An ode to paddy: Kashmiri farmers' folk songs set social media abuzz

The folk songs, farmers say ease out the hectic job of planting paddy saplings.
An ode to paddy: Kashmiri farmers' folk songs set social media abuzz
Over the past over a week, the farming community has been busy with planting the paddy saplings in the fields across Kashmir. Mubashir Khan/ GK

Srinagar: As the process of planting paddy saplings is at its peak in Kashmir, the fields are echoing with Kashmiri traditional folk songs, videos of which have become viral on social media.

Over the past over a week, the farming community has been busy with planting the paddy saplings in the fields across Kashmir.

During this season, people actively participate in the plantation of the saplings.

They leave their homes early in the morning and return late in the evening.

Pertinently, the paddy sowing starts in Kashmir before the arrival of the monsoons in June-July.

Most of the traditional crops are photosensitive and thus the sowing time is the most important variable in determining the yield.

The folk songs, farmers say ease out the hectic job of planting paddy saplings. The tradition has faded during two years because of COVID-19 pandemic.

However, this season it has made a comeback as people can be seen actively participating in the tradition while sowing the saplings. Various videos of farmers singing in unison have been widely appreciated by the netizens.

Official figures reveal that around 3.15 lakh hectares of land are under cultivation of different crops. Paddy, which is the most common crop in Jammu and Kashmir, is grown on 1.41 lakh hectares of land. 80,000 hectares of land are under maize cultivation and another 30,000 hectares are under vegetable cultivation.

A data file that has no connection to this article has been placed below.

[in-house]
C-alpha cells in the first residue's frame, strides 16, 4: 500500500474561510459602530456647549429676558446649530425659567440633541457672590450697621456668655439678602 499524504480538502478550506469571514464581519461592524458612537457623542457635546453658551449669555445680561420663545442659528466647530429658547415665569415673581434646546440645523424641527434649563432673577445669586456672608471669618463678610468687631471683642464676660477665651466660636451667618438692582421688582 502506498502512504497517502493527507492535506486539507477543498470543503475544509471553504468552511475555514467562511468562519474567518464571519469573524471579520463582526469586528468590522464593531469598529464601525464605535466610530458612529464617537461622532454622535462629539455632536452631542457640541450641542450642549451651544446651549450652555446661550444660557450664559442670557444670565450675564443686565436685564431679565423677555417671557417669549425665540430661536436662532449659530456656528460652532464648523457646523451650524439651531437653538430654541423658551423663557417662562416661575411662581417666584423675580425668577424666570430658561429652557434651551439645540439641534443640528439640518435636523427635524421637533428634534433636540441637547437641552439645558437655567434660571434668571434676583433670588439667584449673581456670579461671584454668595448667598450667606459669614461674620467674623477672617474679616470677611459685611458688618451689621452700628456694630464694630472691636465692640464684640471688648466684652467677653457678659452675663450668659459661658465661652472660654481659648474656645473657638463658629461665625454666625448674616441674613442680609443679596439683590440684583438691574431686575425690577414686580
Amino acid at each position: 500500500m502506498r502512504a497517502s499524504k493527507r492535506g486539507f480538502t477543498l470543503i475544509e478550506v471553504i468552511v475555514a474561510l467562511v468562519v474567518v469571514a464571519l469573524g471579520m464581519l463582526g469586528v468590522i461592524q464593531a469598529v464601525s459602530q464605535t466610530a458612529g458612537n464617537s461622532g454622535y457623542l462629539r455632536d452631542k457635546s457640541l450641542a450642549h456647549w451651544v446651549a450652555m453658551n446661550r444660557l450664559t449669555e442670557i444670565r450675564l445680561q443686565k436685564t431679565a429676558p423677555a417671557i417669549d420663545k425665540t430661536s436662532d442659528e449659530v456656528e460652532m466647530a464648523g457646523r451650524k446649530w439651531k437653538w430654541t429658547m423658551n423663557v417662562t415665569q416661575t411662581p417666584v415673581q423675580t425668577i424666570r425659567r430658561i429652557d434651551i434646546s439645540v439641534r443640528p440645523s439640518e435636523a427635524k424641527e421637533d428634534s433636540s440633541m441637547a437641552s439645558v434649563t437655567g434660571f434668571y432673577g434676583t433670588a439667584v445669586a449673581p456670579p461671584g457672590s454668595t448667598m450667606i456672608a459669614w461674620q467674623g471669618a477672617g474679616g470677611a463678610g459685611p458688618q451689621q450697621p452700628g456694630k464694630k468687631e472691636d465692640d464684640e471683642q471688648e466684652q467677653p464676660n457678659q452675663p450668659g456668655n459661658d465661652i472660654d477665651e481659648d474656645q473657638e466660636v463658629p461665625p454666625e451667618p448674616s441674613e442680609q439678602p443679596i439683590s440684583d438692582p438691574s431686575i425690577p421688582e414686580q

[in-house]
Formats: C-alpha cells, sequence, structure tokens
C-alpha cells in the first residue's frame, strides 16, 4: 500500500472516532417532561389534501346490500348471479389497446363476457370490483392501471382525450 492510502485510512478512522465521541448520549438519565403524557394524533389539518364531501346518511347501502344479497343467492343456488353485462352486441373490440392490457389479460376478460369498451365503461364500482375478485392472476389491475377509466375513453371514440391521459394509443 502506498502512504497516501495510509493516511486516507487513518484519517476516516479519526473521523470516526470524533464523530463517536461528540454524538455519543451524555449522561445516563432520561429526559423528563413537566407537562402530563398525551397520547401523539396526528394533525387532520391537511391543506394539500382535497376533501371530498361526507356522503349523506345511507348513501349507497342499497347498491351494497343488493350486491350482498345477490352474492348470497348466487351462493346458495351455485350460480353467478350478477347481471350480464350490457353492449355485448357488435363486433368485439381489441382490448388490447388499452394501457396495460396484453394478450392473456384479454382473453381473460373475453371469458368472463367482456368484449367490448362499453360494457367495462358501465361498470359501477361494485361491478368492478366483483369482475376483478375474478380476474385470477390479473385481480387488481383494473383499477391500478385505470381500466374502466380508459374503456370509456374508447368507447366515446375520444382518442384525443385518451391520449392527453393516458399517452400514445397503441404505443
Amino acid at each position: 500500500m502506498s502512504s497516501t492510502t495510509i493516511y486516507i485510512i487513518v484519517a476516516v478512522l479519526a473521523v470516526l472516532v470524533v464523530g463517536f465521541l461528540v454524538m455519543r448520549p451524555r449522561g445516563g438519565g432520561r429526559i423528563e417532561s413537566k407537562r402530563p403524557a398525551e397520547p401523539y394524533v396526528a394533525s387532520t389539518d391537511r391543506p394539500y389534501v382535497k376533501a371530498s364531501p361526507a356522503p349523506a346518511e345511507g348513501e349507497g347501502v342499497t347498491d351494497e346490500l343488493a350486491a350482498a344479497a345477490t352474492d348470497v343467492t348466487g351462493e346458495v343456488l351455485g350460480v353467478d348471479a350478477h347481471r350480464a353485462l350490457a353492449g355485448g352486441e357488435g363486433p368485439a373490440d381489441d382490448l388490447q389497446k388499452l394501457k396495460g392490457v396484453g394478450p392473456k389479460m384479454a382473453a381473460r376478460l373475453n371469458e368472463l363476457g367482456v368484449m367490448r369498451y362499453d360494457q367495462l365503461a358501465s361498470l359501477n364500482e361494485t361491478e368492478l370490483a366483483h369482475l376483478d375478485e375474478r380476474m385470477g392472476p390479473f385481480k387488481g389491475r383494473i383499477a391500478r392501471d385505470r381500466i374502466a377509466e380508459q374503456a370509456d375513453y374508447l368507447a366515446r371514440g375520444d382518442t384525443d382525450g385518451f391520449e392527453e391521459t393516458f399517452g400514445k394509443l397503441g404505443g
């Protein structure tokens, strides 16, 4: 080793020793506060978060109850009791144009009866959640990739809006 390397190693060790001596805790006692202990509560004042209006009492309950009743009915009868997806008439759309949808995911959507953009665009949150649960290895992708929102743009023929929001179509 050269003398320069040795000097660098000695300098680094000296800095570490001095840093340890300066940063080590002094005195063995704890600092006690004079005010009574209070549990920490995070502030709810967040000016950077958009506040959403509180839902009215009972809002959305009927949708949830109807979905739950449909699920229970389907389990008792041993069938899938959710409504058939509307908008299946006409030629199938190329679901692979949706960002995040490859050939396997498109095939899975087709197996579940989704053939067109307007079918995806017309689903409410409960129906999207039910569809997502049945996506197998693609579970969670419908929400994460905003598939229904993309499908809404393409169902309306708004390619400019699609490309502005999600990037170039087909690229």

Almost three decades ago, folk songs used to be performed during the holy month of Ramadan to celebrate the beginning of the holy month and later to celebrate Eid-ul-Fitr and Eid-ul-Adha.

The paddy saplings are being sown by the families and relatives together. “ Be it student, government employee or a shopkeeper everybody participates so that it ends early,” said Muhammad Abass Dar of Narbal Srinagar. “All of them step into the fields, amid excitement."

Dar said the activity was done on community basis and all relatives and neighbours would happily join each other and plant paddy in their fields."The dominating feature of this hard task of farming remains the folk singing which one can hear coming out from every field these days."

Abdul Rashid Bhat of the same area says that folk songs or rouf give peace of mind and helps them in finishing the work within a short span of time.

“We take a break to relish Kashmiri namkeen chai (salt tea) and other dishes, cooked at home specifically for the day,” Bhat said, adding that all our family members and relatives including cousins are in fields to help in planting the saplings. “This year it is a joyous atmosphere."

The family and relatives of Bhat were sowing paddy sapling for the last about a week. “We have extended family, it might still be a day,” he said, adding that they enjoy taking a break from the regular work to work in the fields.

At the same time, the farmers this year hope for a good crop. The farmers will be working in fields till September when harvesting season starts.

Officials of the Agriculture Department said that currently, they have got reports of 100 percent sowing of maize and paddy seeds across the valley. “Transplantation of paddy has begun in entire Kashmir since the last two weeks,” they said.

From making fertilizers available to home delivery of seeds, officials said that the department took various measures to promote agriculture activities this year.

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